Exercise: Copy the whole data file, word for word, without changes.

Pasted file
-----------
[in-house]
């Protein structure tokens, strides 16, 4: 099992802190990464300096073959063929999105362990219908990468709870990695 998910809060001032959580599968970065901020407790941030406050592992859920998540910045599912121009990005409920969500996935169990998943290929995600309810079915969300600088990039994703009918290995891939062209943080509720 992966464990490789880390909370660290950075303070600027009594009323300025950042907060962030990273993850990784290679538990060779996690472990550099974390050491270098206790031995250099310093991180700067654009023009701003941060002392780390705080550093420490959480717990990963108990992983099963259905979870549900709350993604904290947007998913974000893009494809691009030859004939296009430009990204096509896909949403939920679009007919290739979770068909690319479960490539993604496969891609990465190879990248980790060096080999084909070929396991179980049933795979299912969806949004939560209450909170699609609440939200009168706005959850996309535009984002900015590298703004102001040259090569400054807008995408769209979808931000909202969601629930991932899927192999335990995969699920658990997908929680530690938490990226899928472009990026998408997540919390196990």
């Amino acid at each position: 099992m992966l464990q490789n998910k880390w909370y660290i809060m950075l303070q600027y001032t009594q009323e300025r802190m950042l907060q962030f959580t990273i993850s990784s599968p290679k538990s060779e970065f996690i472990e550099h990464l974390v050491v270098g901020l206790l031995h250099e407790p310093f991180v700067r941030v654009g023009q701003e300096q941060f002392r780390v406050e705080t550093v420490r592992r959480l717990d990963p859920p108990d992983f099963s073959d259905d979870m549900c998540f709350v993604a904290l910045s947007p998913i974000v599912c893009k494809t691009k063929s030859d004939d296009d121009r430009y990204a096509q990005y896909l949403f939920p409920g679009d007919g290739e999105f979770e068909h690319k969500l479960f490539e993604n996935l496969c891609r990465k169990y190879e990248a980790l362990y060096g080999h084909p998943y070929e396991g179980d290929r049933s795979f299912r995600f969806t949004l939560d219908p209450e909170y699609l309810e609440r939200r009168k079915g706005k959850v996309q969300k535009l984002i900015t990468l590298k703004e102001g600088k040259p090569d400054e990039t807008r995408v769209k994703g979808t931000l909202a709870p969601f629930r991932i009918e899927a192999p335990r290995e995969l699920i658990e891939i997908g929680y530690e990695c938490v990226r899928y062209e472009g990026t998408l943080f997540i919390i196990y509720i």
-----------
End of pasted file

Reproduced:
[in-house]
């Protein structure tokens, strides 16, 4: 099992802190990464300096073959063929999105362990219908990468709870990695 998910809060001032959580599968970065901020407790941030406050592992859920998540910045599912121009990005409920969500996935169990998943290929995600309810079915969300600088990039994703009918290995891939062209943080509720 992966464990490789880390909370660290950075303070600027009594009323300025950042907060962030990273993850990784290679538990060779996690472990550099974390050491270098206790031995250099310093991180700067654009023009701003941060002392780390705080550093420490959480717990990963108990992983099963259905979870549900709350993604904290947007998913974000893009494809691009030859004939296009430009990204096509896909949403939920679009007919290739979770068909690319479960490539993604496969891609990465190879990248980790060096080999084909070929396991179980049933795979299912969806949004939560209450909170699609609440939200009168706005959850996309535009984002900015590298703004102001040259090569400054807008995408769209979808931000909202969601629930991932899927192999335990995969699920658990997908929680530690938490990226899928472009990026998408997540919390196990």
């Amino acid at each position: 099992m992966l464990q490789n998910k880390w909370y660290i809060m950075l303070q600027y001032t009594q009323e300025r802190m950042l907060q962030f959580t990273i993850s990784s599968p290679k538990s060779e970065f996690i472990e550099h990464l974390v050491v270098g901020l206790l031995h250099e407790p310093f991180v700067r941030v654009g023009q701003e300096q941060f002392r780390v406050e705080t550093v420490r592992r959480l717990d990963p859920p108990d992983f099963s073959d259905d979870m549900c998540f709350v993604a904290l910045s947007p998913i974000v599912c893009k494809t691009k063929s030859d004939d296009d121009r430009y990204a096509q990005y896909l949403f939920p409920g679009d007919g290739e999105f979770e068909h690319k969500l479960f490539e993604n996935l496969c891609r990465k169990y190879e990248a980790l362990y060096g080999h084909p998943y070929e396991g179980d290929r049933s795979f299912r995600f969806t949004l939560d219908p209450e909170y699609l309810e609440r939200r009168k079915g706005k959850v996309q969300k535009l984002i900015t990468l590298k703004e102001g600088k040259p090569d400054e990039t807008r995408v769209k994703g979808t931000l909202a709870p969601f629930r991932i009918e899927a192999p335990r290995e995969l699920i658990e891939i997908g929680y530690e990695c938490v990226r899928y062209e472009g990026t998408l943080f997540i919390i196990y509720i």